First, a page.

High court of Jammu and Kashmir rejects the application for intervention in the ongoing PIL on Pellet Survivors

Section 18 of Public Safety Act Unconstitutional after scrapping of Article 370; HC seeks govt response

Case – J&K High Court Bar Association. v/s Union of India & Ors.

Case no.- PIL No. 14/2016 and CM No. 527/2020

Coram – Hon’ble Mr Justice Ali Mohammad Magrey, Judge.

 Hon’ble Mr Justice Dhiraj Singh Thakur, Judge.

Pellet guns are not a proportional response to the current protests. Far too much harm has been inflicted, particularly involving people’s eyesight, far too many bystanders, including children, have been injured. Protests in Kashmir have primarily involved stone throwing from demonstrators, with police and security force personnel responding with gunfire from firearms or pellet guns. The indiscriminate and excessive force used by state forces in Kashmir has no parallel anywhere in India.

Since July 9, 2016, in the aftermath of the killing of Hizbul Mujahideen leader Burhan Wani, large scale protests and funeral gatherings have been taking place across the Kashmir Valley. The apparently indiscriminate use of allegedly “non-lethal” weapons like pellet guns to control crowds has resulted in severe damages. In furtherance of a Public Interest Litigation an application was filed by the Association of Pellet Survivors through its President, Aamir Ahmad Band S/o Nazir Ahmad Band R/o Puchal, Pulwamain which members had sought to be included as interveners in public interest litigation (PIL) seeking a ban on the pellet guns in Kashmir.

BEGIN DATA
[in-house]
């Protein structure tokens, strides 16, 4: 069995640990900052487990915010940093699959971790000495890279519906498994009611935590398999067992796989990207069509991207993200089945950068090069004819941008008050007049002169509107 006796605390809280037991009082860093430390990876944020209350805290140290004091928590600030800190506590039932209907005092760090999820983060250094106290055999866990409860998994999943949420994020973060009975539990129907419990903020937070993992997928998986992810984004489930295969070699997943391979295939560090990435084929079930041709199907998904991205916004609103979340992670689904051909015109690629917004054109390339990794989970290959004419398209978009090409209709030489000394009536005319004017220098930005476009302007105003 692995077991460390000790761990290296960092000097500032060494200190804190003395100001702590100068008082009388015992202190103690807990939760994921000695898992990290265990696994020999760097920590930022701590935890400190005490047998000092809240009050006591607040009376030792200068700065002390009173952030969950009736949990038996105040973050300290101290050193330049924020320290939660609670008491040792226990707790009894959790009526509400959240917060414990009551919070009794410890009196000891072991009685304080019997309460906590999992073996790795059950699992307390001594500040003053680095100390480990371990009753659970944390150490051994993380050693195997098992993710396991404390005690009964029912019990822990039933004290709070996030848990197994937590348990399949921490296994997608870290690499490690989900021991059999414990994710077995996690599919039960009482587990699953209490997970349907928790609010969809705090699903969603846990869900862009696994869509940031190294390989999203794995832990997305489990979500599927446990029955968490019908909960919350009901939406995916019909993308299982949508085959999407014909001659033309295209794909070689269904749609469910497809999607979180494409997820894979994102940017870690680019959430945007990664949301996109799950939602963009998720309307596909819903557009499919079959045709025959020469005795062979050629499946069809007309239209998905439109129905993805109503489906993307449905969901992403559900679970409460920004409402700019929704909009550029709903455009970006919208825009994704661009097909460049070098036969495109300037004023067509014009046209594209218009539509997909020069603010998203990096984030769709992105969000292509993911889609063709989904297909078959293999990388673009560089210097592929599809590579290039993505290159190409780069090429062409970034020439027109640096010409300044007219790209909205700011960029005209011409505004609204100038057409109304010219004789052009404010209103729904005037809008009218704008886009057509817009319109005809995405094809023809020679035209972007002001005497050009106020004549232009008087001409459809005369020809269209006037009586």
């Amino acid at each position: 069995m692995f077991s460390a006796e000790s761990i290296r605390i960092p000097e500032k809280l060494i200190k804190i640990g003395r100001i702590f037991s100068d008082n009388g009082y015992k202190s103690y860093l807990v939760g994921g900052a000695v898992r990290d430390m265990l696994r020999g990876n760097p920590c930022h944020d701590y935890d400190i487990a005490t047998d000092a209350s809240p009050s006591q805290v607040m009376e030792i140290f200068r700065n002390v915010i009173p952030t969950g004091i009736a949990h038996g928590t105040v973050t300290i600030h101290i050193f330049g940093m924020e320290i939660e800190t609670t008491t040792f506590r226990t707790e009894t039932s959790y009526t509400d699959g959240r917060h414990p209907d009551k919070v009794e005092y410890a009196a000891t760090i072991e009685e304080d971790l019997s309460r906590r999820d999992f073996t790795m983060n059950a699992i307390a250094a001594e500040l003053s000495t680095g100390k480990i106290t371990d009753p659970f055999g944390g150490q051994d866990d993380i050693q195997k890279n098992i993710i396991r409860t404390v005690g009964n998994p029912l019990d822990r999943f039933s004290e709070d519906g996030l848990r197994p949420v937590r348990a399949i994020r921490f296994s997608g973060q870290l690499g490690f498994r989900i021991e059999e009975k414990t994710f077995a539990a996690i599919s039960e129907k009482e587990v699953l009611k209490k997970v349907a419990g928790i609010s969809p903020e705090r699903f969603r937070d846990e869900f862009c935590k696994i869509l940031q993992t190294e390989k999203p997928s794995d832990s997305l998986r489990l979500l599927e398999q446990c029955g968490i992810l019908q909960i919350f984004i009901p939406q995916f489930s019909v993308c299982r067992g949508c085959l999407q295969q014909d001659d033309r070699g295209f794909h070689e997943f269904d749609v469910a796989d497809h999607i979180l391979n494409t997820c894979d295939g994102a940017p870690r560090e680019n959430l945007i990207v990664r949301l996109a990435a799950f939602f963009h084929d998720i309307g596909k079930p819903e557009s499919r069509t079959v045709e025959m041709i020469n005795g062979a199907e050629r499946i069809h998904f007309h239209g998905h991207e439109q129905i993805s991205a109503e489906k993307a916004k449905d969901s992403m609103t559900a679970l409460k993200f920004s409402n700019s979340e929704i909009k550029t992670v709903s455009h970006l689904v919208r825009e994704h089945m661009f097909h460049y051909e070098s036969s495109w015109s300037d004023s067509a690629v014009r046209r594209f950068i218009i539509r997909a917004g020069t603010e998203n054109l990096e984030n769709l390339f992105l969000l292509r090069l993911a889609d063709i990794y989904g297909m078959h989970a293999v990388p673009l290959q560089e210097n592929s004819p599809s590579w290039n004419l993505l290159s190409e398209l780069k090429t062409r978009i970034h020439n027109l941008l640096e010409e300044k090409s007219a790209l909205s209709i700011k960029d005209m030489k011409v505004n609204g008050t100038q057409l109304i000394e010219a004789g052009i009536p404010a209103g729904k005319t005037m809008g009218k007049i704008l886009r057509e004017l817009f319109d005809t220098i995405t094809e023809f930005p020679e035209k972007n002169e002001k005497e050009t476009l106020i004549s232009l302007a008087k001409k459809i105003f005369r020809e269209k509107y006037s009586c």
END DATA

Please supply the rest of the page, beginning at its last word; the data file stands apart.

To this the coram of comprising Justices Dhiraj Singh Thakur and Ali Mohammad Magrey rejected the application and  said “We feel that there is no scope for allowing the applicant claiming to be the President of Association of Pallet Survivors, to intervene in the matter as the interest of alleged pellet victims is already being pursued by the Ba rAssociation in the PIL. In that view of the matter, the application being unnecessary, shall stand rejected.”

Regrettably, the current state of law in India grants government officers impunity for even the most serious human rights violations, including the current pellet attacks and breakdowns in crowd control procedure. The Indian Criminal Procedure Code (CrPC) produces de facto immunity for police officers, members of the armed forces and other government officials. Section 197 of the CrPC says that no court has jurisdiction over an alleged criminal offence committed by a government official “while acting or purporting to act within the discharge of his official duty”, without first obtaining authorisation from the requisite central or state government.

Ironically, the same day that Burhan Wani was killed, the Supreme Court of India made a decision in Extra Judicial Execution Victim Families Association v. Union of India discussing fake encounters in Manipur and “the illegality of the use of excessive and retaliatory force by the army, security forces and police”. The Supreme Court noted that the rule of law applied “even when dealing with the enemy”. This commitment, however, is breached everyday in Kashmir.

Edited by J. Madonna Jephi

Approved & Published – Sakshi Raje

Shraddha Yadav
I am Shraddha a third year undergraduate student at S.R.M. University, Delhi NCR persuing B.A.LL.B (Hons.). As someone who is interested in research work, I am more into reading and exploring the unexplored part and law being an endless ocean of knowledge attracts me the most specially certain legal fields such as criminal law, family law, human rights laws, international law interests me the most. Being a passionate reader, I enjoy reading philosophical and motivational books and also autobiographies at times (comics and fairy tales as well). Apart from this Mandela art and travelling are also one of my hobbies.